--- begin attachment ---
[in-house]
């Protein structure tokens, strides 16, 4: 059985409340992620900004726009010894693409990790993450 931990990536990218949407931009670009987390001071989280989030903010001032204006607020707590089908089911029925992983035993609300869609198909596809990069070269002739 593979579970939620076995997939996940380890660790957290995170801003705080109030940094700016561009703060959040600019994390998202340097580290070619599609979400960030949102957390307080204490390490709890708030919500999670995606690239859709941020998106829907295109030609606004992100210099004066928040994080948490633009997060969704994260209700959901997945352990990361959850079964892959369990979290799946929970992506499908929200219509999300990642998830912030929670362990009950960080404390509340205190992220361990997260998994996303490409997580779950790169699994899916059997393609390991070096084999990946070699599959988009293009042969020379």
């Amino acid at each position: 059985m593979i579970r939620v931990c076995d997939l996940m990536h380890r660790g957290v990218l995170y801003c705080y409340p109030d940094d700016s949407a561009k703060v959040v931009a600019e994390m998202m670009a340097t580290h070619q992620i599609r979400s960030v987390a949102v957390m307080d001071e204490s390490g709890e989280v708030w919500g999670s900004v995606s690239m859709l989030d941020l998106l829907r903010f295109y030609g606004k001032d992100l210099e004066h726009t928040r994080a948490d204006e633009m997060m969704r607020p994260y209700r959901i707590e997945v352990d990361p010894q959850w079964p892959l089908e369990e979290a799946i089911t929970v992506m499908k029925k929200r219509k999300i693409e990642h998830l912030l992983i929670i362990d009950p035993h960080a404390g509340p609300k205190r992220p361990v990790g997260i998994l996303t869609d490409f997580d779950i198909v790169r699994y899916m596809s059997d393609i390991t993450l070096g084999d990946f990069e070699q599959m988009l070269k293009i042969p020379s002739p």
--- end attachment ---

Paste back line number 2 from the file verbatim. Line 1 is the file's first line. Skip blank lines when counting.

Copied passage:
């Protein structure tokens, strides 16, 4: 059985409340992620900004726009010894693409990790993450 931990990536990218949407931009670009987390001071989280989030903010001032204006607020707590089908089911029925992983035993609300869609198909596809990069070269002739 593979579970939620076995997939996940380890660790957290995170801003705080109030940094700016561009703060959040600019994390998202340097580290070619599609979400960030949102957390307080204490390490709890708030919500999670995606690239859709941020998106829907295109030609606004992100210099004066928040994080948490633009997060969704994260209700959901997945352990990361959850079964892959369990979290799946929970992506499908929200219509999300990642998830912030929670362990009950960080404390509340205190992220361990997260998994996303490409997580779950790169699994899916059997393609390991070096084999990946070699599959988009293009042969020379």